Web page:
06.16.2014
By Terry Flanagan

SEFs to Consolidate

Only a handful of swap execution facilities, the new trading venues launched under the Dodd-Frank regulatory reform act, will survive according to a panel at the International Derivatives Expo in London.

SEFs were introduced in the US as mandatory trading venues for certain types of swaps this year under the Dodd-Frank regulatory reform act. European regulators will also require certain derivatives to be centrally cleared and traded on an exchange under the Markets in Financial Instruments Directive, but have yet to specify the products that will fall under the new regulations.

Silas Findlay, head of EMEA client OTC clearing, said on an IDX panel last week said that although there were more than 20 SEFs liquidity had gathered at a small number of incumbents.

David Rubenstein, managing partner, chief executive Europe and general counsel at hedge fund Blue Mountain said the handful of incumbents for credit indexes had not changed even after the launch of new SEFs.

“The incumbents are on everyone’s desktop, have market share and depth of liquidity,” said Rubenstein. “Even at Blue Mountain we will not have more than a handful of SEF realationships unless someone develops an aggregator.”

Rubenstein said liquidity, pricing and participants in the credit default swap market had not changed since the implementation of Dodd-Frank.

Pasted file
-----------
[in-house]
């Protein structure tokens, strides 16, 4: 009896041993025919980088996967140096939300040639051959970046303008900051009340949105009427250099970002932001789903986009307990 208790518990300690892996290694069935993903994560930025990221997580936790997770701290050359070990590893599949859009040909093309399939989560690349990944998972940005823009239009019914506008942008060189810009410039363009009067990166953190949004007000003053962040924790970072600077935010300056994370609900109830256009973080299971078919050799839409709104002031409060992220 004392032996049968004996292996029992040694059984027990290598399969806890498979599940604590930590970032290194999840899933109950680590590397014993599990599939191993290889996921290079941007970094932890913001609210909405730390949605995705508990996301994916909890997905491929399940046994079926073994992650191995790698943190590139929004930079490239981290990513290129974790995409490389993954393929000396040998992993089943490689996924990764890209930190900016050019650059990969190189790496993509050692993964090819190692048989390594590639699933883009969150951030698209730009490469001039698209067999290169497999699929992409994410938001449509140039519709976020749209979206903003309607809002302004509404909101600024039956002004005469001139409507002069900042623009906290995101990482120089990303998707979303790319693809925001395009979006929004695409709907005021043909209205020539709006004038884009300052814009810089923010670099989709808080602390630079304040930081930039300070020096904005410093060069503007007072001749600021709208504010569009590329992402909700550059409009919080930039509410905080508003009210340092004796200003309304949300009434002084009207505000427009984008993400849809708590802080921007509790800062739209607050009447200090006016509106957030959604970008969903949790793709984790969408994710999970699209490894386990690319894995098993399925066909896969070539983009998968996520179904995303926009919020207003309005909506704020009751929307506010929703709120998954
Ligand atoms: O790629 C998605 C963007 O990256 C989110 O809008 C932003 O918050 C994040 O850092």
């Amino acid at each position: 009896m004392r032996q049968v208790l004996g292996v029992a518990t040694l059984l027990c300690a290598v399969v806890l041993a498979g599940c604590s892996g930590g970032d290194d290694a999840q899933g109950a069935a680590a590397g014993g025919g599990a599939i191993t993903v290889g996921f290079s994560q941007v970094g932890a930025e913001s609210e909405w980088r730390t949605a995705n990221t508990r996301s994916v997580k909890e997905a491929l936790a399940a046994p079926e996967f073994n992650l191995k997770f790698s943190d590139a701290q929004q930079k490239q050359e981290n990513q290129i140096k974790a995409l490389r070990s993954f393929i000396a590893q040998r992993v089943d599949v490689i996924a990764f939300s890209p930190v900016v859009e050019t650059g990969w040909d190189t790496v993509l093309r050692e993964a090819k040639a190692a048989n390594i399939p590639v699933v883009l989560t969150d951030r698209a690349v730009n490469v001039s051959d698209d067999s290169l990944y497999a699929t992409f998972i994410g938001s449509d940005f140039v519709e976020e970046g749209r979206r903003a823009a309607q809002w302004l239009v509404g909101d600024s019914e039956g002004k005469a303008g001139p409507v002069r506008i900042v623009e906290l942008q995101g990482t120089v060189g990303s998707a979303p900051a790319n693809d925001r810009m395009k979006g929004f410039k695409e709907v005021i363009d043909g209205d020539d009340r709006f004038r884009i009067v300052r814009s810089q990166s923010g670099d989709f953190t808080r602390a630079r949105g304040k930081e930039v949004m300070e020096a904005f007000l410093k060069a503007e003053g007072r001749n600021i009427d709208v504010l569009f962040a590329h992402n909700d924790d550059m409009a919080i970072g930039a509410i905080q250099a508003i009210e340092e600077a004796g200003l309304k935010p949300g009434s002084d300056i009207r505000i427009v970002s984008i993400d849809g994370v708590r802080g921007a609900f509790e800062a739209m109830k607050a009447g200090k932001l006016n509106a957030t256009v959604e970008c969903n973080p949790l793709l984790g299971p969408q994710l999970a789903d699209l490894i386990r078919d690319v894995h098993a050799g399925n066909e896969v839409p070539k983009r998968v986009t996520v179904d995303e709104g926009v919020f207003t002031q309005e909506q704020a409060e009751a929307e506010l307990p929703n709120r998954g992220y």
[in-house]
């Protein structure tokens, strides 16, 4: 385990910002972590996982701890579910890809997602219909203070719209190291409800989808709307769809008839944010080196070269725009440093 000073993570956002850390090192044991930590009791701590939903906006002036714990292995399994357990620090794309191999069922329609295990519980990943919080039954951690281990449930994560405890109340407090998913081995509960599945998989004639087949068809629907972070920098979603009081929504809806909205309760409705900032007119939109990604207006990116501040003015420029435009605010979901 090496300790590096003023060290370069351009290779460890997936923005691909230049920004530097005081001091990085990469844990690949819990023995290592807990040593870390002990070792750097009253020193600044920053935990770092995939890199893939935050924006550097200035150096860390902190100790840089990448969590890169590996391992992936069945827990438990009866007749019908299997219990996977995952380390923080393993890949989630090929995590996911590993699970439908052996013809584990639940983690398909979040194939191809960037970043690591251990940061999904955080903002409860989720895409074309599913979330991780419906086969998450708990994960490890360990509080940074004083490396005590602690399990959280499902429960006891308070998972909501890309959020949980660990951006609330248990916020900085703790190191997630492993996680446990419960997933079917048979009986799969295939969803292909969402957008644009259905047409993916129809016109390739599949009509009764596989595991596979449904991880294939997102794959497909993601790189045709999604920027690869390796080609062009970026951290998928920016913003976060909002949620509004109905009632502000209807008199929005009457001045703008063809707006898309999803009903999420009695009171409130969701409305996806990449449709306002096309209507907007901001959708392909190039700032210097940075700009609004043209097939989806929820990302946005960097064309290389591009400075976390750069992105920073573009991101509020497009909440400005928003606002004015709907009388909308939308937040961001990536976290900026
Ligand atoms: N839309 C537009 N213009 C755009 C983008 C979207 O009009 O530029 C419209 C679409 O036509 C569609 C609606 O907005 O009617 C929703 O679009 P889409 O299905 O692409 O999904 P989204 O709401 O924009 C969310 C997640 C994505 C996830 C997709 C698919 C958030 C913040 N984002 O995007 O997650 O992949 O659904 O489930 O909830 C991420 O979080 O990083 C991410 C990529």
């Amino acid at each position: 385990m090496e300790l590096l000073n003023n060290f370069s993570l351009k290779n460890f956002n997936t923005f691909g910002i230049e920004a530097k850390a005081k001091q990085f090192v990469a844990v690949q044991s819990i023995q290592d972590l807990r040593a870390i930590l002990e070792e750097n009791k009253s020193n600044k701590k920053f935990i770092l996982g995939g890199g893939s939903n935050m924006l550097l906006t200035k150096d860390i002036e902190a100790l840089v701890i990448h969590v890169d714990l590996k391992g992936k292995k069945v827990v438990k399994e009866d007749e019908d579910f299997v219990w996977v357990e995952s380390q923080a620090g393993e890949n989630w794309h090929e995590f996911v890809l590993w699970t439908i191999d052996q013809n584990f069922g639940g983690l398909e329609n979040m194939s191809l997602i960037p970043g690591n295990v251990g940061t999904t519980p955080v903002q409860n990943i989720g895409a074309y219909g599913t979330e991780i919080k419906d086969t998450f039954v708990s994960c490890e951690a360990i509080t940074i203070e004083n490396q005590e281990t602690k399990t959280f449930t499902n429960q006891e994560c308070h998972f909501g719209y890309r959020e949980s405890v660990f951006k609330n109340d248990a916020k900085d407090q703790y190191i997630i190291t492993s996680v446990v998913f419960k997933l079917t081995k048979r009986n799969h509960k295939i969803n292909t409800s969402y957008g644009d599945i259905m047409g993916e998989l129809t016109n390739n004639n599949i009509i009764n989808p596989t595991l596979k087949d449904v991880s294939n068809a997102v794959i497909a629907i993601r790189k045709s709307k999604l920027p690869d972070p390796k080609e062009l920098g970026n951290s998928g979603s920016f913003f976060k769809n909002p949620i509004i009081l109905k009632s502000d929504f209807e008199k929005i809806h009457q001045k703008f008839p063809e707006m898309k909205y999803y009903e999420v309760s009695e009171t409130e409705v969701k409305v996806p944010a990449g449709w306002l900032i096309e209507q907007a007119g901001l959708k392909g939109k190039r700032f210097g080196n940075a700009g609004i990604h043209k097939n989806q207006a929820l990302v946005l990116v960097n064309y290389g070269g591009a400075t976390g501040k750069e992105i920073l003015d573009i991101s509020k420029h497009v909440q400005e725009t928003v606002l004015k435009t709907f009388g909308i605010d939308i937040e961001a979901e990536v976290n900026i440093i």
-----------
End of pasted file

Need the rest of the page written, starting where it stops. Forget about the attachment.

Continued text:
Laurent Paulhac, managing director and chief executive of Icap SEF (US) LLC, said it is hard to imagine that all the SEFs will survive as they are very expensive to operate.

Paulhac said: “More than 300 instruments can be traded on SEFs which brings a significant cost structure and the question is not how consolidation will happen, but when. The winners will be those who heavily invested in infrastructure and only the strong will survive.”

Last month Icap launched IGDL, a SEF and multilateral trading facility, which it said is the first to be authorized by both the US Commodity Futures Trading Commission and the UK Financial Conduct Authority.

“It will be interesting to see whether new types of liquidity providers develop who make a central limit order book more attractive,” Paulhac added. “For complex or less liquid swap transactions voice request for quotes will remain important and survive, but other parts of the swaps markets will be all electronic.”

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